Story Contest 2016 #2 - Outstanding Stories » Rishitha's Wish
“Rishitha's Wish” is one of the outstanding stories of the second biannual Short Story Contest 2016 written by P. Mouna, Telangana, India.
When I was in class 4, I had a good friend. Her name was Rishitha. Rishitha and Ravi were twins. Rishitha loved going to school. She sat in the back of Ravi's bicycle and clutched both their bags. At school, she liked learning new things, and was good at maths.
One day, Rishitha’s father said, "From tomorrow onwards, I don't want to send you to school. You have to stay at home." "Why, Father?" she asked. "I am good in my studies."
"Don't argue with me," her father said.
The next day, Rishitha did not come to school. When I asked Ravi, I came to know what the matter was.
In the evening, I went to Rishitha’s house. I felt very bad to see her sad.
When her father came home that night, I spoke to him. "You want only your son to go to school. If you think that a girl child should only learn to do household work, then you are wrong. In today's generation, both girls and boys are equal. It is equally important for both girls and boys to be educated because it will help them to grow up into responsible adults with good thoughts and good ideas. Also, if Rishitha stops going to school, her children will feel bad that she can't help them with their homework and tests."
Rishitha's father listened carefully to what I said. He asked his wife, "Do you think Rishitha should go to school?"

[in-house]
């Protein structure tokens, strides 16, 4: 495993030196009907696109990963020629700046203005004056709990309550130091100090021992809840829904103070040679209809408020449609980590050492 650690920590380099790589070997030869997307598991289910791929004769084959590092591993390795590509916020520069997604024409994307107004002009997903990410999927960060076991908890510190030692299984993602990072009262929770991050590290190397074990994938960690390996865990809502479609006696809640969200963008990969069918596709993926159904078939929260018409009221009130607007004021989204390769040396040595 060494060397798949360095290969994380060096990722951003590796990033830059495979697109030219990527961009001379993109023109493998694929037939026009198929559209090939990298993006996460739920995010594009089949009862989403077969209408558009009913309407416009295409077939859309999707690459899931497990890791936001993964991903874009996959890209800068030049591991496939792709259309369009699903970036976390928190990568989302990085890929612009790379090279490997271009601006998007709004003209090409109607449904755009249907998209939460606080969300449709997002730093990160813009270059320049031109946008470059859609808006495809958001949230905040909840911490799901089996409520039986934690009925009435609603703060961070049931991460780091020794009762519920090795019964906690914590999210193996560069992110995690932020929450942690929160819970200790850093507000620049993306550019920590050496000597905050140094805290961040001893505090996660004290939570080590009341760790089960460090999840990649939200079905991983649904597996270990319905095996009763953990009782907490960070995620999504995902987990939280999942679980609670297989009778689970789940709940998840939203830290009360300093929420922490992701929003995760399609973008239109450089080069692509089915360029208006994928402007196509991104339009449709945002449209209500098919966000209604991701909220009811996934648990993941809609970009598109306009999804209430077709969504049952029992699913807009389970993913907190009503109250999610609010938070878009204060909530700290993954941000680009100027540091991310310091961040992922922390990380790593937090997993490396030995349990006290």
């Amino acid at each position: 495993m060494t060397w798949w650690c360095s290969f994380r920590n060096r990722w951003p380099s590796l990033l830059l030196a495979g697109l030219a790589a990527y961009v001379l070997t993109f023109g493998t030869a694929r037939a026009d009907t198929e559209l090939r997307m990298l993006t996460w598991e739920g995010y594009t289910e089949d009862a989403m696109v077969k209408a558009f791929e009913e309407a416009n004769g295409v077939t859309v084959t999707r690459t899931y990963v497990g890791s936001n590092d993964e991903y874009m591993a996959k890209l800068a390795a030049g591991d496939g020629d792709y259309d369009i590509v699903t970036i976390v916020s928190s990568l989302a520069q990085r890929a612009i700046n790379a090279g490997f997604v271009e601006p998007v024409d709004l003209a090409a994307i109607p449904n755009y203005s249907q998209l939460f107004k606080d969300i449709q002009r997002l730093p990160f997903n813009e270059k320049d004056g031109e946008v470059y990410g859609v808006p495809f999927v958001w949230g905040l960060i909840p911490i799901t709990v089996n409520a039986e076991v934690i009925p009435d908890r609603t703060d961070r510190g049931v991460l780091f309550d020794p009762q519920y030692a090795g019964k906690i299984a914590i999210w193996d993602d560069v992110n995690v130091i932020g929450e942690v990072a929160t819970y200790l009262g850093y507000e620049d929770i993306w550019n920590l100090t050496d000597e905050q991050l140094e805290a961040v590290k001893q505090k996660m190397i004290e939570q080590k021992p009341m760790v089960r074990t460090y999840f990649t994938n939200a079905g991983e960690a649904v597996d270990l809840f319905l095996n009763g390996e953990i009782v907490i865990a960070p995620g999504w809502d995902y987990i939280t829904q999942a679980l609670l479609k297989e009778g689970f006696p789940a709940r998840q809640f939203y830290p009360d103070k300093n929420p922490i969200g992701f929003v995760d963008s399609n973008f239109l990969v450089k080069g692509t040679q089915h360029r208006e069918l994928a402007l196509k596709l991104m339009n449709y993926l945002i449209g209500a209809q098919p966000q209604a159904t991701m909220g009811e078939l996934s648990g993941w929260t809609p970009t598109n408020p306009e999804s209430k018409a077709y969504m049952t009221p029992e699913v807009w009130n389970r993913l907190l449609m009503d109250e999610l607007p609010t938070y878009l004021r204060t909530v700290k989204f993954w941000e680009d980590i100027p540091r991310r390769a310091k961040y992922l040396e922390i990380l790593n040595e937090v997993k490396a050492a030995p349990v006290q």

"Of course," Rishitha’s mother said. “I wish my father had sent me to school.”
“I never knew you wanted to read,” her father said to his wife. “I will teach you to read and write.”
Then he turned to Rishitha and said, "Rishitha, from tomorrow onwards, you can go to school. Be sure to study well.”
Rishitha was so happy that she hugged her father. I too felt very happy that her father allowed her to go to school.
Right from their birth, girls and boys are brought up according to many discriminatory ideas. The birth of a boy is welcomed and celebrated, but the birth of a girl is considered a burden to the family.
In recent times, the proportion of girls compared to that of boys has decreased due to female foeticide, a social practice according to which girl children are killed before they are born. This also means that technological advancement gives people the choice of giving birth to only male children.
Gender discrimination should be stopped and everyone should be treated equally, as TODAY'S CHILDREN ARE TOMORROW'S CITIZENS.